I'm sorry to disappoint you, but it's definitely not me. It is still "angel of Helsinki" Michael Black Electro. I swear if you would hear me singing you wouldn't sleep for few nights. The two analogue talkboxes on the record are played by Olli, a breakdance legend from the world famous Flow Mo Crew.
Will there be a lyric sheet on this album?
I guess not. I treat human voice like it was just one instrument among others.
The new record is called B-Side Music, is this a reference to your statement that Skweee is like the b-side of music?
Whats the differences between Randy Barracuda and the broadcaster, journalist and columnist Perttu Häkkinen?
The genes are same, but the tasks are different. In the end it's all about human communication and enlightenment. I have to say that journalism is far more risky business than playing music. So far I've been locked in a prison meeting room with an angry scissor murderer, who's trying to kill a guy, I've been in the middle of a gang-police shootout and interviewed people from druglords to copshooters.
Do you have any other aliases you wish you reveal?
You have your own radio show in Finland, how did you get involved with this and what is you try to do with this show?
The head honcho of Finnish national radio's youth channel asked me to do something. In the show I'm interviewing people and playing a large variety of music that would never otherwise reach the ears of Finnish public: Skweee, world music, funk, punk, noise, electro, ghetto house, minimal wave, italo disco, country and western, euro techno, afro, ambient, crunk, reggae, dubstep, schlager etc.
I use google translate to translate your column, unfortunately the results haven’t been completely satisfactory. What kind of things do you cover in you column?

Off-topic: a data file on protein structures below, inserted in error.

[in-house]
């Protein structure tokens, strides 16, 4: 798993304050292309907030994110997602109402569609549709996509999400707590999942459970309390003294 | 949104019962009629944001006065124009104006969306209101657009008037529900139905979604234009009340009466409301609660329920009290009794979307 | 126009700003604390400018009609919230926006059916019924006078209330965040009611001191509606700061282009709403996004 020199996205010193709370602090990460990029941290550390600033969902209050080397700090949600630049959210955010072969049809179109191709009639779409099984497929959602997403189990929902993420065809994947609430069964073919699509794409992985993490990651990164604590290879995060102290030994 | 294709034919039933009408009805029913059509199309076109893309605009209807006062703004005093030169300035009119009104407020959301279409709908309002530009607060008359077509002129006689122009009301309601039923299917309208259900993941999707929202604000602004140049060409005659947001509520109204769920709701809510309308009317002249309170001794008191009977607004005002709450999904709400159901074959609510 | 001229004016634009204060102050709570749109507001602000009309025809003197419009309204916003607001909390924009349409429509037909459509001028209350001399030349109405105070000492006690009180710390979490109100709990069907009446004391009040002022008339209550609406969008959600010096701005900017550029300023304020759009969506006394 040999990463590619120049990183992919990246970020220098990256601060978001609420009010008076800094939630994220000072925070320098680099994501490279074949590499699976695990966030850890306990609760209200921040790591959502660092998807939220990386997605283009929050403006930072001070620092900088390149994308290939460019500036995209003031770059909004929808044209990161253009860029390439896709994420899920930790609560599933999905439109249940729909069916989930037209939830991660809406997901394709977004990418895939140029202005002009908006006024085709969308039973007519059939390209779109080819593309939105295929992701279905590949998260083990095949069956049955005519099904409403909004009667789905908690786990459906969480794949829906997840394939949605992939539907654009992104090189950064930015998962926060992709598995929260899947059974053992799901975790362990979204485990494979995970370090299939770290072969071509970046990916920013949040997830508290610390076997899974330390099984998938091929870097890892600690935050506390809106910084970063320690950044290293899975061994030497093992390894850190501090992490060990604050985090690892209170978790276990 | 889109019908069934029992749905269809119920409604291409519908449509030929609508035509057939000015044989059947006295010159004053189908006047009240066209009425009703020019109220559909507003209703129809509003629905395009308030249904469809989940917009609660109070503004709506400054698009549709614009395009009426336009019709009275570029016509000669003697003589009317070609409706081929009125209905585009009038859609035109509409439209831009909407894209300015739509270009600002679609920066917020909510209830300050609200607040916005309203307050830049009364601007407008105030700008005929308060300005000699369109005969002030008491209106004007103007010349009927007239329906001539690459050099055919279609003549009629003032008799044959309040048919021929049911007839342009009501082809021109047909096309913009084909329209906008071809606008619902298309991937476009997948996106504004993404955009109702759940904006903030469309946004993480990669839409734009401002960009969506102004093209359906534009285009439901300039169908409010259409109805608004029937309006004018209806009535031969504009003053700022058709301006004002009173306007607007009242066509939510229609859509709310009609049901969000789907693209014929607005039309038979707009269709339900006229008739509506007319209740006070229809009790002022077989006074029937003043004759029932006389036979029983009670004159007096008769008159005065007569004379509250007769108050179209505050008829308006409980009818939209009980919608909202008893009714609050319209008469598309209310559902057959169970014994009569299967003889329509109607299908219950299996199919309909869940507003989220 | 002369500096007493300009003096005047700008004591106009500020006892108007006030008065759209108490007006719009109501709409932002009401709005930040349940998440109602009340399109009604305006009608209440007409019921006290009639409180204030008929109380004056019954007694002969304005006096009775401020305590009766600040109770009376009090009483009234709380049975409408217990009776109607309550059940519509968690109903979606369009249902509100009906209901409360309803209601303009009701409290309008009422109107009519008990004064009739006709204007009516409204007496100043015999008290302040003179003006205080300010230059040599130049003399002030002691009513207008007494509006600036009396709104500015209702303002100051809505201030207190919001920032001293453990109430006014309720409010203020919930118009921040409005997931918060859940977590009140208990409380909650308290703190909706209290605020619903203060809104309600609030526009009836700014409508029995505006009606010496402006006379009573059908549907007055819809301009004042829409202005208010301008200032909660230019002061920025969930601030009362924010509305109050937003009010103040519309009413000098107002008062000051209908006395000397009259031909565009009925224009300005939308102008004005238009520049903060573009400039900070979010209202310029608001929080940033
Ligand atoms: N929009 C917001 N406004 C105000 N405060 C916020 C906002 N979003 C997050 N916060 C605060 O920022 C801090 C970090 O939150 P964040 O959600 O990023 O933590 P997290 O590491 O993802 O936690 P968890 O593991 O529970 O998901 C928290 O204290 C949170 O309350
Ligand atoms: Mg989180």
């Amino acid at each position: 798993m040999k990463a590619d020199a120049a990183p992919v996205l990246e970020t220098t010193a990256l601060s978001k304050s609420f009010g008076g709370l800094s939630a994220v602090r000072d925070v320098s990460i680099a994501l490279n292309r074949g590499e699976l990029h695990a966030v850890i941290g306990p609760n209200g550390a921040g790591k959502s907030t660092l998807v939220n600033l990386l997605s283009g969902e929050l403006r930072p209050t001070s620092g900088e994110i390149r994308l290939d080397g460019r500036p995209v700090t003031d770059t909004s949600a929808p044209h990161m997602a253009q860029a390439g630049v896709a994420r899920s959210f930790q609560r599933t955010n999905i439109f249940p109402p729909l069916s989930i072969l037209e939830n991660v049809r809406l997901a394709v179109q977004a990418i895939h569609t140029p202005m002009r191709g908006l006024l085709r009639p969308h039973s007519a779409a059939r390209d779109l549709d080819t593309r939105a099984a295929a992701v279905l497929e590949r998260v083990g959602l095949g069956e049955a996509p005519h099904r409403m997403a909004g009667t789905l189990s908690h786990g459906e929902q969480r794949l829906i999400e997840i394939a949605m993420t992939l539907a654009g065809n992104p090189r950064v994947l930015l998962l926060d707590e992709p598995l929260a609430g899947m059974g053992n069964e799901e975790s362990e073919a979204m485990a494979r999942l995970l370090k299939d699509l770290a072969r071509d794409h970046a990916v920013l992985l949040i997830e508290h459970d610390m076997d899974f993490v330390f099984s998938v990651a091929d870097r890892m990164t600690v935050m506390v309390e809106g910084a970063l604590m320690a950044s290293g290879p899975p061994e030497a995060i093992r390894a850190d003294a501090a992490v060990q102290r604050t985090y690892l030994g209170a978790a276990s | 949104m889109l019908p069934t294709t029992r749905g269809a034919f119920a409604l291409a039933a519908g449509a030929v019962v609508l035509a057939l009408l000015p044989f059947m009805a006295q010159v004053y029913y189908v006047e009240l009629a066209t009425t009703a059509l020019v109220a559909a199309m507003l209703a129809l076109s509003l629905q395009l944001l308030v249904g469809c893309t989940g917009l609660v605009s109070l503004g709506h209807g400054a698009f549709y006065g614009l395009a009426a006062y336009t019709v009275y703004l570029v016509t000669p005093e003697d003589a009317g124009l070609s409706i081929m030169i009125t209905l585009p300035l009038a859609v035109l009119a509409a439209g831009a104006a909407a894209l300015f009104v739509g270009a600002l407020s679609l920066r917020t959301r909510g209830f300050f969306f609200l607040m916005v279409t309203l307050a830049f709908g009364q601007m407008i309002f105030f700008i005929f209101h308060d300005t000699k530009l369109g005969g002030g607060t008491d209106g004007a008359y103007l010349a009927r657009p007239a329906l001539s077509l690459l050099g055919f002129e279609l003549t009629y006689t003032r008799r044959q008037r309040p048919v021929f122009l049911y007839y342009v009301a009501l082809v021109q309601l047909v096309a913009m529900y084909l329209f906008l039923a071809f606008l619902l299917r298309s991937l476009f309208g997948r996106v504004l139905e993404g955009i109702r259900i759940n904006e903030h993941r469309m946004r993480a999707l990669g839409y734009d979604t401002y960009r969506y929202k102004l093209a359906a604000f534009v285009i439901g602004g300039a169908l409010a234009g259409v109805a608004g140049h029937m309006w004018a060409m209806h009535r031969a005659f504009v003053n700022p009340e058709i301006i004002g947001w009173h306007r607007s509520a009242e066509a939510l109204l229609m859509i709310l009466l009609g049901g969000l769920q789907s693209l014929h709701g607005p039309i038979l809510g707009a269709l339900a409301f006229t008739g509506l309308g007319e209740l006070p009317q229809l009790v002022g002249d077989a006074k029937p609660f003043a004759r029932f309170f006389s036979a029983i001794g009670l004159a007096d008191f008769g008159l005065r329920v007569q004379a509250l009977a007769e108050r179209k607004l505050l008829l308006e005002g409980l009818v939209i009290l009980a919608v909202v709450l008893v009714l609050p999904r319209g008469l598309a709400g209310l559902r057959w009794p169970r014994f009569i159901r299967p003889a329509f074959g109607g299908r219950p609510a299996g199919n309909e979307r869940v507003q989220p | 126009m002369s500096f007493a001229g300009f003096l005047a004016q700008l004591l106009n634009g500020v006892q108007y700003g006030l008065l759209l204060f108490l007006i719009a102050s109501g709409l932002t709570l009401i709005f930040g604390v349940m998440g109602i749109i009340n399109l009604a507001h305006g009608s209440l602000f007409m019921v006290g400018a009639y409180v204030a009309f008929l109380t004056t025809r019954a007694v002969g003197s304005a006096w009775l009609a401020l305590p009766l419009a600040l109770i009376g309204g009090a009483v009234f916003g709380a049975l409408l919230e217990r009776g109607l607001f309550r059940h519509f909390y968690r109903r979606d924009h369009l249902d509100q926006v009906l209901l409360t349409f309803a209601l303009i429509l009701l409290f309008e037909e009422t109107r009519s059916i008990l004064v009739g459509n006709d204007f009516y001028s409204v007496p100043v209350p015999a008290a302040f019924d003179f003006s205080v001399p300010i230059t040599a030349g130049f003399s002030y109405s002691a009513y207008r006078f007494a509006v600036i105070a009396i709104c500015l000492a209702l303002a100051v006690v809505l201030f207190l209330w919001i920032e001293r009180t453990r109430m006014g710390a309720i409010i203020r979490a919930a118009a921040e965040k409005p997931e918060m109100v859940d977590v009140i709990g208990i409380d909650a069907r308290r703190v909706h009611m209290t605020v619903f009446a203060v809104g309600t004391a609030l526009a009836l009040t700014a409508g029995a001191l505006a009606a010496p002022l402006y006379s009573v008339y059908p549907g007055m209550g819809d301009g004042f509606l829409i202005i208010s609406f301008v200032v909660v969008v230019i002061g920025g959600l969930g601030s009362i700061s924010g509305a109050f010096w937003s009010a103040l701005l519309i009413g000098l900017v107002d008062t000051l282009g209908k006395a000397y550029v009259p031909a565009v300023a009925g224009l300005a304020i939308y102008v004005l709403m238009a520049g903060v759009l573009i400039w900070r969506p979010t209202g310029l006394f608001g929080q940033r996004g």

Sex, politics, drugs, history, philosophy, theology, science, graffiti, opera, freedom of speech...You name it. I normally get a lot of feedback of my writings which is nice. Once I wrote about the pope protecting child rapists and received a hateful letter from the head of Finnish Catholic Center. He demanded a public apology and also forwarded his threat to the main editor of the newspaper. I wrote him back saying I won't apologize to an organization whose protecting itself instead of the innocent. I also told him that Jesus don't accept behaviour like that either, haha!
But, don't get me wrong, I'm equally ruthless to all double standard religions and cultures. I love people, but sometimes I think they need a kick in the ass.
You have just returned from a trip to Joseph Stalin's birth place. Is this something you've wanted to do for a long time? What is it that you find fascinating about Joseph Stalin? Is there anything you admire about Joseph Stalin?
And at the moment I'm hangin' out in Batumi on the coast of Black Sea where Stalin used to relax after slaughtering 10 000 000 peasants. Since I was a child I found dictators fascinating, especially Hitler and Stalin. I was always fascinated by history. I can't say I admire anything in Stalin, but the fact he got 60 000 000 people killed in the name of communism is absurd.
Have you ever drunk the perfect beer?
I like beer but I'm more of a vodka drinker. Aura is the best!
….About your previous question "what family means to me?" I forgot to mention my sexy wife!
Posted at 14:25, 21st July 2011
I interviewed musician and film maker David Giese about his work as Joxaren and his involvement with the documentary We Call It Skweee. He was waiting on his car being fixed in a garage in Stockholm.
In We Call It Skweee you're in a car on your way to Fran’s (aka Pavan’s) studio with some of your recordings? Is this the same car?
That’s the one I’m fixing right now. I’m trying to get it sold. I bought a new one, I’m fixing the brakes now before I sell it off. Which is a shame because I love that car, but it’s impossible to have two of them and it’s a drag in winter having a car that starts one time out of three.
Why did you decide to make the documentary We Call It Skweee? What was the impetus behind that?
Actually it wasn’t my idea initially, it was the other guy Iacopo. We were working at the same production house in Stockholm. He was working on Videocracy which is a documentary about Berlusconi and corruption, I was working on this type of sci-fi animated movie called Metropia, both were made by the same production house. We meet there and after a while it turned out that we had some shared interests, one of them being dubstep.